Products such as our ergonomically-designed Knee Pillows can offer much-needed support. Made of premium-quality memory foam, these pillows allow you to lie on your back or side in comfort. In addition to your knees, they also provide targeted pain relief to the following areas:
Using these pillows as you sleep or relax can help you get to sleep quicker and stay that way. Still, it helps to keep your joints loose and active throughout the day. Of course, if you're already in a significant amount of pain, exercise might be the last thing on your mind.
There are myriad reasons why you might shy away from working out, taking special precautions around cardio exercises, in particular. You might fear damaging your knees even more or exacerbating a current injury. Luckily, there are plenty of ways to workout with bad knees.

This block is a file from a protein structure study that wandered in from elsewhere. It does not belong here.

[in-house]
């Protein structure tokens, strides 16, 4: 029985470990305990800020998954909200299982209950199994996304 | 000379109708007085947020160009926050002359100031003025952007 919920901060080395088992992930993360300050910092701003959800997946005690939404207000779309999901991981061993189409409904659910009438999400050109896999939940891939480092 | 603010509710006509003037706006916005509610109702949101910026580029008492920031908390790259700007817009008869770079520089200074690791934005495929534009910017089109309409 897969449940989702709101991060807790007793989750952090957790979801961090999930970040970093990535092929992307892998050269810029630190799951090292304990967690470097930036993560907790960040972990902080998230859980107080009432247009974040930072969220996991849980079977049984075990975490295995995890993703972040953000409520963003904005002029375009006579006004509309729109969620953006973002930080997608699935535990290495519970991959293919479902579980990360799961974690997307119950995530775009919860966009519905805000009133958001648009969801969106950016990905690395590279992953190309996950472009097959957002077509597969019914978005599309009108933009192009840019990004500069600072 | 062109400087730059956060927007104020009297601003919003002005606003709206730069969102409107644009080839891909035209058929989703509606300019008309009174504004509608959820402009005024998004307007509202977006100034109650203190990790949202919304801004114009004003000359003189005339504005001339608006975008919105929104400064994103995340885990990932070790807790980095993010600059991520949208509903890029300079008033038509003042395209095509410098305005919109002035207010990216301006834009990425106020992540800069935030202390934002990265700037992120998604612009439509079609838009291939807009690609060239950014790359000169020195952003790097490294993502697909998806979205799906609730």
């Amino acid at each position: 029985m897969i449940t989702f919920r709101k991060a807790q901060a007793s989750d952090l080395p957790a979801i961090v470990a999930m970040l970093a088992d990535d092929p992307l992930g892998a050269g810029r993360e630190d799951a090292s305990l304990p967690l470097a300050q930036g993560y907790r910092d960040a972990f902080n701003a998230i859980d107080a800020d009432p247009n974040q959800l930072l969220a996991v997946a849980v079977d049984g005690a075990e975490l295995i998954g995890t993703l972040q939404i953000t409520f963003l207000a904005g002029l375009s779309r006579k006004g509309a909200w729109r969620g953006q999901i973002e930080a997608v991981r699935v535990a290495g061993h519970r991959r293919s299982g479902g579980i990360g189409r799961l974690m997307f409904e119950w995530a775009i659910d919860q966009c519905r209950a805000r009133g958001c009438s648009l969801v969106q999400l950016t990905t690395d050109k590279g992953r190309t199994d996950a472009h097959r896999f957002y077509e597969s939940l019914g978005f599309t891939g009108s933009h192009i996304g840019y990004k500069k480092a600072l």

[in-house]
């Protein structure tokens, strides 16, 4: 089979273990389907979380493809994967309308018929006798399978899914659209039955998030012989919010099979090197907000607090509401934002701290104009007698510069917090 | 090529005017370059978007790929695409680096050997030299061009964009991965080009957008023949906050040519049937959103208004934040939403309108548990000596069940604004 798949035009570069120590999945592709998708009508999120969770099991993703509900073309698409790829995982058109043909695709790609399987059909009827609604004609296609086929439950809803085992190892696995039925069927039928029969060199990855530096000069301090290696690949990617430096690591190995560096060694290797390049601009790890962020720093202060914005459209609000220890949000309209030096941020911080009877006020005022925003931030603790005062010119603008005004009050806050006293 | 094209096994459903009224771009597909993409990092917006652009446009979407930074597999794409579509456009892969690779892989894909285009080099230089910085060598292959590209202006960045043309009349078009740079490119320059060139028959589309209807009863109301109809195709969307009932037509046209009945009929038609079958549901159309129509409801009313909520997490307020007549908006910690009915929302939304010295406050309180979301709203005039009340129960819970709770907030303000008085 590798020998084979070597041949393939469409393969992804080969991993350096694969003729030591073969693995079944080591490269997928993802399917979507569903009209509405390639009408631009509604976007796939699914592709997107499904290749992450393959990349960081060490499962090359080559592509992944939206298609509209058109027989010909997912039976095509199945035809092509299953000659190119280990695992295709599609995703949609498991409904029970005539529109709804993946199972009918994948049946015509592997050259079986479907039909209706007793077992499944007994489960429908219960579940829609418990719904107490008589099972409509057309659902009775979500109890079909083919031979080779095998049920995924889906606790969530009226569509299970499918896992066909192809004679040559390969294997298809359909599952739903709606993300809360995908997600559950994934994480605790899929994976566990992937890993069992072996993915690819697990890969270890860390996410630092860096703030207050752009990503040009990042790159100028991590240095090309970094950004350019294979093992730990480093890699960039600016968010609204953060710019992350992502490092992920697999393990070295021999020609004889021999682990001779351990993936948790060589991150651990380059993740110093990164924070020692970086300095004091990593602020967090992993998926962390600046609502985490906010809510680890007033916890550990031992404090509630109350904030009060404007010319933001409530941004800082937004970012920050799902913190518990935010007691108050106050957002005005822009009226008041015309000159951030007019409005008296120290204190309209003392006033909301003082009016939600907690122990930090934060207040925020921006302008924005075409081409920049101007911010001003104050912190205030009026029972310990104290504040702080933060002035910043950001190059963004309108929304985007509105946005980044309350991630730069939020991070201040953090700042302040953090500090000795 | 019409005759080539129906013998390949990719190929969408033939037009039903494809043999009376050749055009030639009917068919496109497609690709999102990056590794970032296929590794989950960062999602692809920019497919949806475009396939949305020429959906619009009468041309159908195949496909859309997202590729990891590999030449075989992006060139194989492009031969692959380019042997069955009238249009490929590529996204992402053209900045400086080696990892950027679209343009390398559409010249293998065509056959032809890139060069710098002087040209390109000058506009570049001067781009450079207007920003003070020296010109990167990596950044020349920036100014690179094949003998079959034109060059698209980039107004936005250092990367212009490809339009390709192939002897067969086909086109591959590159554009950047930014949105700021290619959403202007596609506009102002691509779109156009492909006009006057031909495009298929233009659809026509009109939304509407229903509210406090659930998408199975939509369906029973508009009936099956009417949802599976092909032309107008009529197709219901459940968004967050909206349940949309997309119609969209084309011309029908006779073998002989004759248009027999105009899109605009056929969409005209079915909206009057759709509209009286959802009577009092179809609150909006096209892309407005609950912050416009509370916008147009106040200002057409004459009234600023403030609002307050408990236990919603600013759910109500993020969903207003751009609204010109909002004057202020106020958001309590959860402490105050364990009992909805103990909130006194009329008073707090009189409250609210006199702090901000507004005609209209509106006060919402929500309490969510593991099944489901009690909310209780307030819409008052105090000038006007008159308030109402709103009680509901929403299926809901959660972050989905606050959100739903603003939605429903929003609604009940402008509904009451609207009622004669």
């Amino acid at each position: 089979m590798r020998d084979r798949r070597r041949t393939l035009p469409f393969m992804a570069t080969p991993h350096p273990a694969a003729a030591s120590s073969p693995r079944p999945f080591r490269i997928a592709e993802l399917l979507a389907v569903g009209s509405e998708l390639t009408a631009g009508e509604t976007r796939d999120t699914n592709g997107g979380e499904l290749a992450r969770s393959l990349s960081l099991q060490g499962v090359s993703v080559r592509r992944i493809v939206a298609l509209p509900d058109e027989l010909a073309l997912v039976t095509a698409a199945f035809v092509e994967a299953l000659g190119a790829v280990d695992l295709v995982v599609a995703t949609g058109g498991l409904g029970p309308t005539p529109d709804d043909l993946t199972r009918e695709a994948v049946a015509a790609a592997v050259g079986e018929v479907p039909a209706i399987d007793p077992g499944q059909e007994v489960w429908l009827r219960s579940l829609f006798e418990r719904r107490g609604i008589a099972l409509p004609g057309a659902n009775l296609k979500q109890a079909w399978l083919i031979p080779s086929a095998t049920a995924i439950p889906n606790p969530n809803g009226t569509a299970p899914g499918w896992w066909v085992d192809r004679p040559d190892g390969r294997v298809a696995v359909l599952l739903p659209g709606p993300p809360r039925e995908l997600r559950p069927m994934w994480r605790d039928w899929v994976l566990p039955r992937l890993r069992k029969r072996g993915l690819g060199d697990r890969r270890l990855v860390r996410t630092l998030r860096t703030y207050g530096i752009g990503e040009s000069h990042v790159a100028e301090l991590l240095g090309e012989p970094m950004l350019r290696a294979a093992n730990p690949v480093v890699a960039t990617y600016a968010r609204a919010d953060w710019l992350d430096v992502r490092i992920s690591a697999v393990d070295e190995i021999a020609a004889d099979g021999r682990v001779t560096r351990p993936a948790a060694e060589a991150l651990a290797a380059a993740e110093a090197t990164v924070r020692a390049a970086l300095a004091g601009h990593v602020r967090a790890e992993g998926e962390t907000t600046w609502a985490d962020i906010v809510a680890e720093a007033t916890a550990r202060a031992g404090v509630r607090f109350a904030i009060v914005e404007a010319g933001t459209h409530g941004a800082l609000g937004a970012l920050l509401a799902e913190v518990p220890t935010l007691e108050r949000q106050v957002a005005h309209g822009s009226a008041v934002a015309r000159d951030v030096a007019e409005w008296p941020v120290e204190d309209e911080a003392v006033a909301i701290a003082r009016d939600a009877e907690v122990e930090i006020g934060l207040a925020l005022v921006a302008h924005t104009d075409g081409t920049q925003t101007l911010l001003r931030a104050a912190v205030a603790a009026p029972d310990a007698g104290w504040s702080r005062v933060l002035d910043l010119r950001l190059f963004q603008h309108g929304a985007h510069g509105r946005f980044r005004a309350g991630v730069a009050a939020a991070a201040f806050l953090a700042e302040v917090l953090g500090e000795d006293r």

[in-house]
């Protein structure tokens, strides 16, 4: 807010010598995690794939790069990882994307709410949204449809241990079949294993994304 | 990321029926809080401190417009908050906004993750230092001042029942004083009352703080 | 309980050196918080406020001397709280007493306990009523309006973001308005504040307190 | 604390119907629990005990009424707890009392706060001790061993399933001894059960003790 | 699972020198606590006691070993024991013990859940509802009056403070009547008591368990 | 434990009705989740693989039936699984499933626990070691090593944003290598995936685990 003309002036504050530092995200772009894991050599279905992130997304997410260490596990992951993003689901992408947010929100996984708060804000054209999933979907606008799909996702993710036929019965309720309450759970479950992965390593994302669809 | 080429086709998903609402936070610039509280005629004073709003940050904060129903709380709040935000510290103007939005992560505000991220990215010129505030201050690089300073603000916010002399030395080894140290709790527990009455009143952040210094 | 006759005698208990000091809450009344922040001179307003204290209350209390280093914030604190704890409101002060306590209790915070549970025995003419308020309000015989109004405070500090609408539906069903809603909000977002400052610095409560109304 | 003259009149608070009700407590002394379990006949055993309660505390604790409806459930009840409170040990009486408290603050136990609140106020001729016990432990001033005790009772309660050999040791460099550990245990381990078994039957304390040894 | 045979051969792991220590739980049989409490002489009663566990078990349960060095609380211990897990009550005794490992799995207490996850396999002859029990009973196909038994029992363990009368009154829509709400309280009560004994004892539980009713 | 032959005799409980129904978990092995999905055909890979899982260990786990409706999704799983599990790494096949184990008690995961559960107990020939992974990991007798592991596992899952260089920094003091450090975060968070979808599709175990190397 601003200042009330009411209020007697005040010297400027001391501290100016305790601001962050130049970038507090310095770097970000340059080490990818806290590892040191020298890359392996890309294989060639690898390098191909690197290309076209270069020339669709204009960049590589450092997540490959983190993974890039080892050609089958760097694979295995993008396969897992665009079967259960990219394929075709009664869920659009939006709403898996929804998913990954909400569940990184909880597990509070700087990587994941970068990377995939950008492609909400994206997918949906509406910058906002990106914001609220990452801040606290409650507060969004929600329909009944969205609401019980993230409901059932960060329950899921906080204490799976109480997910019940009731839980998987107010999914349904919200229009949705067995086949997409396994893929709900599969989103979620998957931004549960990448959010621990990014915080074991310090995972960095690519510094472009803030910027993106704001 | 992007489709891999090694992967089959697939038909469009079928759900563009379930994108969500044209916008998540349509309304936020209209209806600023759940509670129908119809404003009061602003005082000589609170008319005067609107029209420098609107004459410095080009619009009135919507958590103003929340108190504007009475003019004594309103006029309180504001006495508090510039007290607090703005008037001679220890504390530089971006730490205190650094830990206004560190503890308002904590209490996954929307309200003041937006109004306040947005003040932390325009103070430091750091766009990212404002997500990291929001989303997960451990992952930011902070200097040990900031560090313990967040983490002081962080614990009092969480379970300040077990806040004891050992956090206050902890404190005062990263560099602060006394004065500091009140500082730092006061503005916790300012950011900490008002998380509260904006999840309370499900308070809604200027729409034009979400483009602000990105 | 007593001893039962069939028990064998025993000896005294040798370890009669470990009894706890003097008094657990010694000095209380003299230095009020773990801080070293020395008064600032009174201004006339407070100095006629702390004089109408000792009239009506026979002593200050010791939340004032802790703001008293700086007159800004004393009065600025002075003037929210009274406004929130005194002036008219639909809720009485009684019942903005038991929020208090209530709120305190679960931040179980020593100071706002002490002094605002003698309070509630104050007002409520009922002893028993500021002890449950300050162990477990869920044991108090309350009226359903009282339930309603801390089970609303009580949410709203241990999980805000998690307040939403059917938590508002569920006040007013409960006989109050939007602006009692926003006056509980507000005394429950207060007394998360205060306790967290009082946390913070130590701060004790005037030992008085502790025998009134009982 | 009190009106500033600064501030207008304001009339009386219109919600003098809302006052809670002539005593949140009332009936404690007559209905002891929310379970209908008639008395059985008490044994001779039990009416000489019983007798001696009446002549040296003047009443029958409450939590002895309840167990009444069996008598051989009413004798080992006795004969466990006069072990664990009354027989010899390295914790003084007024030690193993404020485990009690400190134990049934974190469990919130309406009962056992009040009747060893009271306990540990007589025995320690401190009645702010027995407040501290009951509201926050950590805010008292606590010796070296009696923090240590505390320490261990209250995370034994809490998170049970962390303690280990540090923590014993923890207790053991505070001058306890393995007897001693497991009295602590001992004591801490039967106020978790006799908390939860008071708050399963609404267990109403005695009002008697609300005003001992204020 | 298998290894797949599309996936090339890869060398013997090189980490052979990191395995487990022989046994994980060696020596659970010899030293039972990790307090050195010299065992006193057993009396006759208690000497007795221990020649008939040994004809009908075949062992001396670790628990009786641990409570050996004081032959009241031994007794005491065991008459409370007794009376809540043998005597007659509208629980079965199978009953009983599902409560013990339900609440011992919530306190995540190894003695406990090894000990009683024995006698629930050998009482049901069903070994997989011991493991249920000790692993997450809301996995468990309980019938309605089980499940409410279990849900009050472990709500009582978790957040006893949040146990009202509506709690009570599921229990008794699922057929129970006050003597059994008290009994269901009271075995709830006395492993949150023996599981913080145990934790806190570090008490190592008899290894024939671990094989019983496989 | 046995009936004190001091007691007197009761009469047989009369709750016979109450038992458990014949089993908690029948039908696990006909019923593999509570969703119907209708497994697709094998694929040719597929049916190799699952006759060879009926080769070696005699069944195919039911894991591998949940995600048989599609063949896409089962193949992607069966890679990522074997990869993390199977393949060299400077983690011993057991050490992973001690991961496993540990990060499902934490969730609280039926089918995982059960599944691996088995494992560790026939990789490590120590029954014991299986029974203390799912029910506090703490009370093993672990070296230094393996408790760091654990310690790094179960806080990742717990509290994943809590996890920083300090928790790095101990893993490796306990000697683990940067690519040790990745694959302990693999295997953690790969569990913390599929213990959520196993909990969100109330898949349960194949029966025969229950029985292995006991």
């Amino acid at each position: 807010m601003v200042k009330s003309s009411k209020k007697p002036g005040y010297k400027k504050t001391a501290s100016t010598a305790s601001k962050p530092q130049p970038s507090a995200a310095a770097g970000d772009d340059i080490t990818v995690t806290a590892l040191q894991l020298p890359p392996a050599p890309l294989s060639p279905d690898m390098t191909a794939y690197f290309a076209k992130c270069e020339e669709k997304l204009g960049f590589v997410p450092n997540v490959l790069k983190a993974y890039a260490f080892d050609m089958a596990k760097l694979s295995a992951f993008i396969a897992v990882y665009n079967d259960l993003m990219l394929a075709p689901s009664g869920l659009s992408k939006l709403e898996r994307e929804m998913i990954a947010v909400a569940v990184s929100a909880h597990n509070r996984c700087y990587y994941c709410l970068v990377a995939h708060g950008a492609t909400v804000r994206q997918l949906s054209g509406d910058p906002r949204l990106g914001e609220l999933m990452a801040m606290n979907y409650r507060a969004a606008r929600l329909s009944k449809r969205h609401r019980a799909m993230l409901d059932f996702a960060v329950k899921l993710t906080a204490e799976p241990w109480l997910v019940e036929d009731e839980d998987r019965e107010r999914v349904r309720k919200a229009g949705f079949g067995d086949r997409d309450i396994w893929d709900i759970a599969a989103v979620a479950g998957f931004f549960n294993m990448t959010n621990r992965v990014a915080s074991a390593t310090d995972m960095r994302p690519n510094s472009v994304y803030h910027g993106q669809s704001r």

The key is knowing which cardio moves to try and which ones to avoid.
Why cardio? This form of exercise is an ideal place to start, especially for beginners. It offers moves that strengthen your lower body, increase your heart rate, and help you lose weight to take the added strain off your knees.
Next, let's take a look at six of your best options.
Swimming has long been heralded as one of the best low-impact exercises for anyone suffering from joint pain. The cool water is not only soothing, but it also helps to keep your body buoyant. This allows you to participate in a great, knee-strengthening workout without putting excess strain on the rest of your body.
The best part? You don't have to get too elaborate. In fact, the best swimming moves are simply the freestyle stroke and the backstroke. Both move all of your major muscles and provide an excellent, all-over workout.